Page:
A combination of state funding and matching donations resulted in checks on Wednesday totalling more than $105,000 to two organizations working to address homelessness in Chinatown.
The Hawai‘i Health &Harm Reduction Center raised more than $90,000 on its own to qualify for the $90,162 in state funds that went through the Hawai‘i Lodging &Tourism Association, in partnership with the Hawai‘i Tourism Authority.
The center plans to use the money to hire a staff person to help Honolulu police and state sheriff’s deputies find housing and social service help for homeless people who otherwise face arrest or citations, said Heather Lusk, the organization’s executive director.
Likewise, the Chinatown Improvement District raised $18,000 on its own to qualify for Wednesday’s $15,000 in state funding that it received through the HLTA and HTA during check presentation ceremonies at Chinatown’s Kekaulike Market on Wednesday.
The money will be used to expand private security patrols hired by 10 Chinatown businesses that have authorized security guards to warn homeless people that they are trespassing on private property, often in doorways, according to Lee Stack, president of the Chinatown Improvement District.
The money to the two groups comes as complaints about homeless people continue to pour in every day to the office of Councilwoman Carol Fukunaga, who represents Chinatown.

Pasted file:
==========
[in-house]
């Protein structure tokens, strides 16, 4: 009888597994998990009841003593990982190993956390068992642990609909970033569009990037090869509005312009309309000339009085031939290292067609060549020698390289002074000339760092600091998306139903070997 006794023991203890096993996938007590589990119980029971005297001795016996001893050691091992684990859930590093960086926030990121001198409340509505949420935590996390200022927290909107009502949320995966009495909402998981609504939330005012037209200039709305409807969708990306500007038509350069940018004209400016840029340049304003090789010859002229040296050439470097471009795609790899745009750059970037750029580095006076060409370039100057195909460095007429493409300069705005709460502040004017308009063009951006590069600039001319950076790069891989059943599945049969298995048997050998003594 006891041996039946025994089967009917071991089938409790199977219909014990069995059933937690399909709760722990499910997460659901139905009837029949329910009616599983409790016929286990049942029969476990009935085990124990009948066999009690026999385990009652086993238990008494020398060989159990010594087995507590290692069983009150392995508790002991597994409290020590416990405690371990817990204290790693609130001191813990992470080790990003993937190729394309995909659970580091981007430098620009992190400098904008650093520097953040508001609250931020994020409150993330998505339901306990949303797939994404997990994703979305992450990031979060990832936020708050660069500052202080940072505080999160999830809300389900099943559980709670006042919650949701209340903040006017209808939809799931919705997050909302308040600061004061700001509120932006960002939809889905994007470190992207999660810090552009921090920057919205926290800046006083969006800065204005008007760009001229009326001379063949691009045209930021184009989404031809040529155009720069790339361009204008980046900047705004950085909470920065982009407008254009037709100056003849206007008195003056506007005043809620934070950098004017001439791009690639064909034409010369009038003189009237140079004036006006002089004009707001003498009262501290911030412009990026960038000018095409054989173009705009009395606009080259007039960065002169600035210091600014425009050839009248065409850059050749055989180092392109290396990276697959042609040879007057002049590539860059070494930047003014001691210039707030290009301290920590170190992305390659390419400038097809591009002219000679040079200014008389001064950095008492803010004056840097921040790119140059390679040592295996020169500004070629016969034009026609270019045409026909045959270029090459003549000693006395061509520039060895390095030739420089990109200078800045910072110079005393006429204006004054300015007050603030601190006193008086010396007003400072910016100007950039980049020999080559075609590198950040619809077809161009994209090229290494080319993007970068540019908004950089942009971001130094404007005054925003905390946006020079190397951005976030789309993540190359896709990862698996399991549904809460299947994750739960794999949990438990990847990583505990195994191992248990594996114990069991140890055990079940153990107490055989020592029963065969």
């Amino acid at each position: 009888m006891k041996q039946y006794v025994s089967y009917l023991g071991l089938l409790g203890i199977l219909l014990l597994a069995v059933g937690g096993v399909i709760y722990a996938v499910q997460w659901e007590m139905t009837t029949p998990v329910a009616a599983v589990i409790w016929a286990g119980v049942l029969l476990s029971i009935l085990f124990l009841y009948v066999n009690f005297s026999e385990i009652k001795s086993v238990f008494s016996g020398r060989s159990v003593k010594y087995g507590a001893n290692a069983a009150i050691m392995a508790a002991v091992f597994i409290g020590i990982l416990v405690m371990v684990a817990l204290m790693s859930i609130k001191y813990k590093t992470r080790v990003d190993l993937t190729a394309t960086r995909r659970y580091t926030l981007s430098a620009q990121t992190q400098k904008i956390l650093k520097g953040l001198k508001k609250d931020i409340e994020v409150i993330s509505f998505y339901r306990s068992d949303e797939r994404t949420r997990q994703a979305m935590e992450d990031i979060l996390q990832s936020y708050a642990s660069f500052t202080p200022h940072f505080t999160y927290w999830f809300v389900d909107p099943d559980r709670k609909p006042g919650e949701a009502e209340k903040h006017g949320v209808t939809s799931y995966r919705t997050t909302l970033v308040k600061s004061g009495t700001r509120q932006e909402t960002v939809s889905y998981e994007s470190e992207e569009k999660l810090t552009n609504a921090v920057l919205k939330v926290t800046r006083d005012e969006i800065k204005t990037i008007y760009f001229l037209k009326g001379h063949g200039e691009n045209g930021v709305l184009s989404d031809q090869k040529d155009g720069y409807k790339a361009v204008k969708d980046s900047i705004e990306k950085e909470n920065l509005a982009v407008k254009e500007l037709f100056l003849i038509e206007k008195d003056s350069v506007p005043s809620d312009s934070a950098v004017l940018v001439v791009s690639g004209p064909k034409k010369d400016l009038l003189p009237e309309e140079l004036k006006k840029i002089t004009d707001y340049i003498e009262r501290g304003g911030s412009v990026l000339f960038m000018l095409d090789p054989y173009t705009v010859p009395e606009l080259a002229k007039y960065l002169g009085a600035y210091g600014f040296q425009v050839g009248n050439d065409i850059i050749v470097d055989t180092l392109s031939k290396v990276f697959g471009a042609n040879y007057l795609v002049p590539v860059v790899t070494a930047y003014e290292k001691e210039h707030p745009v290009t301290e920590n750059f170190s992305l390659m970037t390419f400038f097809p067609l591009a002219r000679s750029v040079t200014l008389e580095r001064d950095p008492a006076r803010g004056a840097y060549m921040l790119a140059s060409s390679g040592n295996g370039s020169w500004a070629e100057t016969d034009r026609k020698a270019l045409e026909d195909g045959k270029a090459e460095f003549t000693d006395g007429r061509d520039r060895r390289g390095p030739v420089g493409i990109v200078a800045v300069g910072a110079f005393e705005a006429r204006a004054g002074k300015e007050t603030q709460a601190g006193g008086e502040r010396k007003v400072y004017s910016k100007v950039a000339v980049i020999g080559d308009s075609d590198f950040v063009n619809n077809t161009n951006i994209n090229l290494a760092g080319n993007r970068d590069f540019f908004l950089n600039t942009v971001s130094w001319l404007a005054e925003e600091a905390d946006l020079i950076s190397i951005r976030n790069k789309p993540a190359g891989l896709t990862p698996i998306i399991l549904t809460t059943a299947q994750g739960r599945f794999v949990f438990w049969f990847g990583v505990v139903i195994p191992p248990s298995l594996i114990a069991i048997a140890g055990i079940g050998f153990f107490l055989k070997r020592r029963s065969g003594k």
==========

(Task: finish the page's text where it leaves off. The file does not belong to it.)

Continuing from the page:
“I get them daily, daily,” Fukunaga said. “It’s everywhere.”
In May, the Honolulu Star-Advertiser published a five-part series on homelessness in Chinatown that highlighted the complaints about homeless people — along with new programs to address homelessness, such as a new approach called Law Enforcement Assisted Diversion, or LEAD.
LEAD, which began in July 2018, takes homeless people who are at risk for a citation or low-level arrest and offers them immediate assistance through a social service agency.
In May Lusk told the Star-Advertiser that 50 homeless people had been enrolled following encounters with either Honolulu police or sheriff’s deputies. At the time, 20 people got off of the street and into shelters; four completed substance abuse treatment; and a couple were reunited with their children.
On Wednesday, Lusk said updated data on LEAD’s progress will be released in the next few weeks and she suggested that the numbers will be encouraging.
Honolulu police Chief Susan Ballard told the Star- Advertiser that the public- private partnership that resulted in Wednesday’s checks will “help the homeless and help the Chinatown community at the same time.”
Mufi Hannemann, president and CEO of the Hawai‘i Lodging and Tourism Association, said the idea for the funding came after Ballard told tourism officials in March that homelessness “is our No. 1 issue.”
“Homelessness is pervasive,” Hannemann said. “It’s a quality of life issue that concerns not just the tourists who come here, but our workers and the people who live here.”
Hannemann had lobbied state legislators for $1 million in matching funds to “help our nonprofit groups that are working to reduce homelessness,” he said.
The money disbursed on Wednesday is part of $2.5 million that the state’s tourism industry has distributed across the islands in the last five years for homeless efforts, Hannemann said.